Non-treated or steam-exploded straw in co-digestion with cattle manure was evaluated as a substrate for biogas production compared with manure as the sole substrate. All digestions were performed in laboratory-scale CSTR reactors (5L) operating with an organic loading late of approximately 2.8g VS/L/day, independent of substrate mixture. The hydraulic retention was 25days and an operating temperature of 37, 44 or 52°C. The co-digestion with steam exploded straw and manure was evaluated with two different mixtures, with different proportion. The results showed stable performance but low methane yields (0.13-0.21NLCH4/kg VS) for both manure alone and in co-digestion with the straw. Straw appeared to give similar yield as manure and steam-explosion treatment of the straw did not increase gas yields. Furthermore, there were only slight differences at the different operating temperatures. © 2013 Elsevier Ltd.


Olsson J.,Mälardalen University | Feng X.M.,JTI Swedish Institute of Agricultural and Environmental Engineering | Ascue J.,JTI Swedish Institute of Agricultural and Environmental Engineering | Gentili F.G.,Swedish University of Agricultural Sciences | And 3 more authors.
Bioresource Technology | Year: 2014

In this study two wet microalgae cultures and one dried microalgae culture were co-digested in different proportions with sewage sludge in mesophilic and thermophilic conditions. The aim was to evaluate if the co-digestion could lead to an increased efficiency of methane production compared to digestion of sewage sludge alone. The results showed that co-digestion with both wet and dried microalgae, in certain proportions, increased the biochemical methane potential (BMP) compared with digestion of sewage sludge alone in mesophilic conditions. The BMP was significantly higher than the calculated BMP in many of the mixtures. This synergetic effect was statistically significant in a mixture containing 63% (w/w VS based) undigested sewage sludge and 37% (w/w VS based) wet algae slurry, which produced 23% more methane than observed with undigested sewage sludge alone. The trend was that thermophilic co-digestion of microalgae and undigested sewage sludge did not give the same synergy. © 2014 Published by Elsevier Ltd.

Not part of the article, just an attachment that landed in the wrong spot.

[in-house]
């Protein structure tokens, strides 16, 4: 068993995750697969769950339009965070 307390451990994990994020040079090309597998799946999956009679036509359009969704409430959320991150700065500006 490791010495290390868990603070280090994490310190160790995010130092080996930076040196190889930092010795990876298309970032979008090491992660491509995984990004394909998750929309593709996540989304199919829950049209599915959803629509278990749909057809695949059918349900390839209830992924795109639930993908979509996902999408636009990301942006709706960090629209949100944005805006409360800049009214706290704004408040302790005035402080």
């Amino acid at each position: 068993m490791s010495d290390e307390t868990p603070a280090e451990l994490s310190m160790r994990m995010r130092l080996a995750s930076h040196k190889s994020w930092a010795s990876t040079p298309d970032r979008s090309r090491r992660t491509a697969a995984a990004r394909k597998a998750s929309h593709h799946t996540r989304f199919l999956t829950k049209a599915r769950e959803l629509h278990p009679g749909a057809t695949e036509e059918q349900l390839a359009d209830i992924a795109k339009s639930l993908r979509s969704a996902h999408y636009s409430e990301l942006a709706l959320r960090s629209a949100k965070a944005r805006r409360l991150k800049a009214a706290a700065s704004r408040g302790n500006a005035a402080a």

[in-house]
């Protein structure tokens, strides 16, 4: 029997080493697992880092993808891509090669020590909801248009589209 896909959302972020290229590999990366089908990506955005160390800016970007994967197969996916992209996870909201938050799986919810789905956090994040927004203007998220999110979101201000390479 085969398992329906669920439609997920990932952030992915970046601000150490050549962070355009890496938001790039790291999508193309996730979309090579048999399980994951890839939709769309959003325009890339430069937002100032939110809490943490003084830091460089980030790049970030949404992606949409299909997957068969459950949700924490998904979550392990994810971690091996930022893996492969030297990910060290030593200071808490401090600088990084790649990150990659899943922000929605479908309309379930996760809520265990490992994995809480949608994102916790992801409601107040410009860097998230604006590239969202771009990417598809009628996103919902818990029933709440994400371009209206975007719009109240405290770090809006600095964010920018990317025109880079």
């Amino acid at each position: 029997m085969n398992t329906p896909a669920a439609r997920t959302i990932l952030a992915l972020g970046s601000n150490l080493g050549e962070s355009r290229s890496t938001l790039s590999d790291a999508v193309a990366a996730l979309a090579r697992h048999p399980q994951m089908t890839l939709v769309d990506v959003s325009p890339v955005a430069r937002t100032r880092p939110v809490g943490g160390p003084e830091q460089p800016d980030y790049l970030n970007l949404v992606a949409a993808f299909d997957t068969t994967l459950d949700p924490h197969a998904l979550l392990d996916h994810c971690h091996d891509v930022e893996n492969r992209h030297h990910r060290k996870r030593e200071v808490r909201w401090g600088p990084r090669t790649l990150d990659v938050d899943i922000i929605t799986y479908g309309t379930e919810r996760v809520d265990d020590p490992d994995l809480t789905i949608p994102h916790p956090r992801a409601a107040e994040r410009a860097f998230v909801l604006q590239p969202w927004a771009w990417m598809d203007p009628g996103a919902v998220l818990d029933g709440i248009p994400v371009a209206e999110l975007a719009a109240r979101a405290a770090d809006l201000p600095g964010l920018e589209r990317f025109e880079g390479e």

Rodhe L.,JTI Swedish Institute of Agricultural and Environmental Engineering | Halling M.A.,Swedish University of Agricultural Sciences
Grass and Forage Science | Year: 2015

Slurry injection into grassland has advantages as it decreases ammonia losses, but may harm grassland plants. In two field experiments, four different types of knife/tine equipment were tested on three different grassland species (monocultures of red clover, perennial ryegrass and red fescue), with or without added mineral nitrogen (N), but without slurry application. During 2 years, in two separate experiments, the injection treatments were applied in spring or in summer to different plots. Crop damage was assessed by a range of methods. It was concluded that both the timing and the design of the knife/injector equipment had a significant influence on yield when used in grassland, with the greatest decrease in yield after spring use. Mean total yield over 2 years (no treatment = 100) for timing and species, with N added, was 94 (vertical knife), 92 (vertical and horizontal knife), 96 (double disc tine) and 94 (tubulator tine). With no N added, the relative yield decrease caused by equipment was less. Red fescue seemed to be a little more sensitive than the other species at spring treatment in one of the 2 years. Leaf area index could be useful for measuring crop damage. © 2014 John Wiley & Sons Ltd.